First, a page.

Frankly, I don’t know where so many scout leaders went wrong in order to lead the organization into disrepute. Will the organization survive? I hope to. In spite of the problems–which are attrocious–the BSA has, over time, done a lot of good. Not just wilderness skills, but a code of life based based on service, a moral life, and skills that have been applicable in multiple environments and situations.
Our family was heavily involved from cub scouts to explorer scouts. My two brothers and I were eagle scouts as well as God and Country recipients. One was a member of the Order of the Arrow. My father as a pack leader and later an explorer post leader and my mother was a den mother. They were also involved at the council level.
Our Tallahassee, Florida troop 101 was sponsored by the First Presbyterian Church. Then later, after I grew up, they dropped their sponsorhip and when I wrote to ask, nobody seemed to know why. What a shame.
Fellowship and working together toward common goals were always part of the mix. I feel we’ve lost the spirit of that has young people grow up glued to their cell phones rather than something that matters.
It’s not so much that you need to know how to survive in the wilderness, to tie a dozen knots, to make camp furniture out of scrub okay, practice first aid, and learn whet the world offers and what it will ask of you as you become and adult after applying yourself to the BSA ranks and merit badges. Will I ever need to know how to tie a timber hitch or a bowline? Perhaps not, but knowing how (should the need arise) is a large part of being self sufficient.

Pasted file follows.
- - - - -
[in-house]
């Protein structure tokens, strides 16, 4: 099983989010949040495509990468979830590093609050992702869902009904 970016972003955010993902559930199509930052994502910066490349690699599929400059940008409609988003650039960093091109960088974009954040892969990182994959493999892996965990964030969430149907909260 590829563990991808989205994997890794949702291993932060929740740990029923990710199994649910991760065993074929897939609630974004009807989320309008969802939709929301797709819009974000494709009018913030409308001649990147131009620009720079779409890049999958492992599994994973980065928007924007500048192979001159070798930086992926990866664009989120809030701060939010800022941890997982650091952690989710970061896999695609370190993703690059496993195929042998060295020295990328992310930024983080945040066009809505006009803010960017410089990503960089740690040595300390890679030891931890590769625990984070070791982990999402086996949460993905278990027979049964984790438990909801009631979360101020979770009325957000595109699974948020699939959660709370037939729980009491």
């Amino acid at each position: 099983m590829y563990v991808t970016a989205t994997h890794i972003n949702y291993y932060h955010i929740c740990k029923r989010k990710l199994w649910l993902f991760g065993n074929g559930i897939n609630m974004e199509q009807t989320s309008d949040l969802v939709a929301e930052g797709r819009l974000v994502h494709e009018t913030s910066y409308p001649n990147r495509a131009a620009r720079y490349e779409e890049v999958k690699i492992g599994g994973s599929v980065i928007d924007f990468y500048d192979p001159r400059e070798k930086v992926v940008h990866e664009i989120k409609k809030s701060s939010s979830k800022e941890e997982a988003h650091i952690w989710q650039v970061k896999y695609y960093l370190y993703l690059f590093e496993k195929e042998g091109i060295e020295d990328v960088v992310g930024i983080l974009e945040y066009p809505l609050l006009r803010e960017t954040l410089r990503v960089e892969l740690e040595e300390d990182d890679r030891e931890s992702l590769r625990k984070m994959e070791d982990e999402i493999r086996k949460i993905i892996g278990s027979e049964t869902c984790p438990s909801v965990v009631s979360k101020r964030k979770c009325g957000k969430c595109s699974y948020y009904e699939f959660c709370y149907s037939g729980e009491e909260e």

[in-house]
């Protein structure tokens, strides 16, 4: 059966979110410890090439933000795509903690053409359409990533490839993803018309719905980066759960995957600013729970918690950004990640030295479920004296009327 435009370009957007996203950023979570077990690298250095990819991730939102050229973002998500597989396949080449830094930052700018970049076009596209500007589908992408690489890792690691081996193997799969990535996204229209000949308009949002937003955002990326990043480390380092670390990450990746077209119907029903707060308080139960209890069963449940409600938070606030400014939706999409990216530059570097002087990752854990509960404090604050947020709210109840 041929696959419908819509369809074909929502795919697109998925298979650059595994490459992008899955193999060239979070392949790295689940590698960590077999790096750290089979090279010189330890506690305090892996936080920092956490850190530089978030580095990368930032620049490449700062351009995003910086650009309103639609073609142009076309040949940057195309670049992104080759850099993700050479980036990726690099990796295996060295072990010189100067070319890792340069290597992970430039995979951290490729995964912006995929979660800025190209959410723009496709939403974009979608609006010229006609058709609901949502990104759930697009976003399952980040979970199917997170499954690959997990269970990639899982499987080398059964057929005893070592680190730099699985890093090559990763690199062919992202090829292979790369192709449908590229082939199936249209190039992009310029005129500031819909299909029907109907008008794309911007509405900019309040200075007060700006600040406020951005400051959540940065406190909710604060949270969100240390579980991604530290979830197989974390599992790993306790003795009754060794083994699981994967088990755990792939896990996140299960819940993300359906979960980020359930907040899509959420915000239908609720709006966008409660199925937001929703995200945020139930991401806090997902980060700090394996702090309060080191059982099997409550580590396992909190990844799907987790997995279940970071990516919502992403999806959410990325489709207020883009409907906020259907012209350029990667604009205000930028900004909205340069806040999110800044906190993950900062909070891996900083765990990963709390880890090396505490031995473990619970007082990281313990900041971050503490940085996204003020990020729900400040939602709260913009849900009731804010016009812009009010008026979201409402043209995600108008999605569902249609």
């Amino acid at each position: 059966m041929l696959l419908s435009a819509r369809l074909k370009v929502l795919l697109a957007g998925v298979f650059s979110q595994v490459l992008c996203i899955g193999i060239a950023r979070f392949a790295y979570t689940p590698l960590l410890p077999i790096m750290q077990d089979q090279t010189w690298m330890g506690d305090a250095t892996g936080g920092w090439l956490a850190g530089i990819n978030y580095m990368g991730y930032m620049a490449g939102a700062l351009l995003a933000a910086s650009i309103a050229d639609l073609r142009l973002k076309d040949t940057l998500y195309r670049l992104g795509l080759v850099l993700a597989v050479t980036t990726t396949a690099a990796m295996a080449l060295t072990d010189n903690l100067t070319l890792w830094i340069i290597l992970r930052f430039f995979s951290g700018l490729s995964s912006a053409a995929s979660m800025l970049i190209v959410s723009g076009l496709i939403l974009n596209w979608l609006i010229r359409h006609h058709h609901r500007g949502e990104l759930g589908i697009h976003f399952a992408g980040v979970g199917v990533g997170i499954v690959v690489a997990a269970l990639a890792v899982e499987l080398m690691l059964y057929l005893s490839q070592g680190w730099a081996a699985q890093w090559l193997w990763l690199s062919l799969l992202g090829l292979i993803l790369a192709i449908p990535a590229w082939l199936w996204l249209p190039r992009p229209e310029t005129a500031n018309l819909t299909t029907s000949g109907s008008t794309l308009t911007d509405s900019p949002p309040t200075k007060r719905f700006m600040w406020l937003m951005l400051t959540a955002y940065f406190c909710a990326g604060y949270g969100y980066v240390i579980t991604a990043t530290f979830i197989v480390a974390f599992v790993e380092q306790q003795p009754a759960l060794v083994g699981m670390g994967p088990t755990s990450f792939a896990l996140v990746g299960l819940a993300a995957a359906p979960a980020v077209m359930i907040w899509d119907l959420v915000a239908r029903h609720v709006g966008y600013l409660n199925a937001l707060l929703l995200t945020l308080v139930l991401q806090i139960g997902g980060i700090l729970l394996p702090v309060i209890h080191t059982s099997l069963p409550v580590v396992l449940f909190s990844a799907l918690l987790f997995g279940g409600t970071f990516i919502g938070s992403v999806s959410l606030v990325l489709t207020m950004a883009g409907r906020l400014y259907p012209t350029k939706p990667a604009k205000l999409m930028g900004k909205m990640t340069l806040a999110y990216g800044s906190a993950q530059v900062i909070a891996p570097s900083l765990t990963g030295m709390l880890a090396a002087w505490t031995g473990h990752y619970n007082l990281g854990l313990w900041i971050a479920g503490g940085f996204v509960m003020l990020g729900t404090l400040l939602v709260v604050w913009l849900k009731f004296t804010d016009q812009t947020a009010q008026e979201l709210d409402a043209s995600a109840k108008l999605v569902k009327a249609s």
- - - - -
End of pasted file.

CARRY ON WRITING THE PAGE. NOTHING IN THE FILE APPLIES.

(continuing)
We knew how to identify what we found in the woods, whether it had beneficial uses or was harmful, and how to stand on our own two feet should danger arise. Sometimes I wonder if today’s youth are learning to survive or just to get by on a wing and a prayer.
Will Scouting itself survive? If so, I think it will have to change in a lot of ways, and I’m not just talking about all the injury suits brought by boys and their families against warped Scout masters. Yes, that must be part of it. But there’s more, I think, and a great part of that is learning to take responsibility for what you do and learning how to step in and lead others out of danger who, unlike Scouts, do not follow the “Be Prepared” motto.
The skills that have grown out of Scouting have been a life long part of growing up to be the kind of person you are glad to have become. We need more of this.
Fate’s Arrows is available on Kindle and Nook, in paperback and hard cover, and an audiobook edition.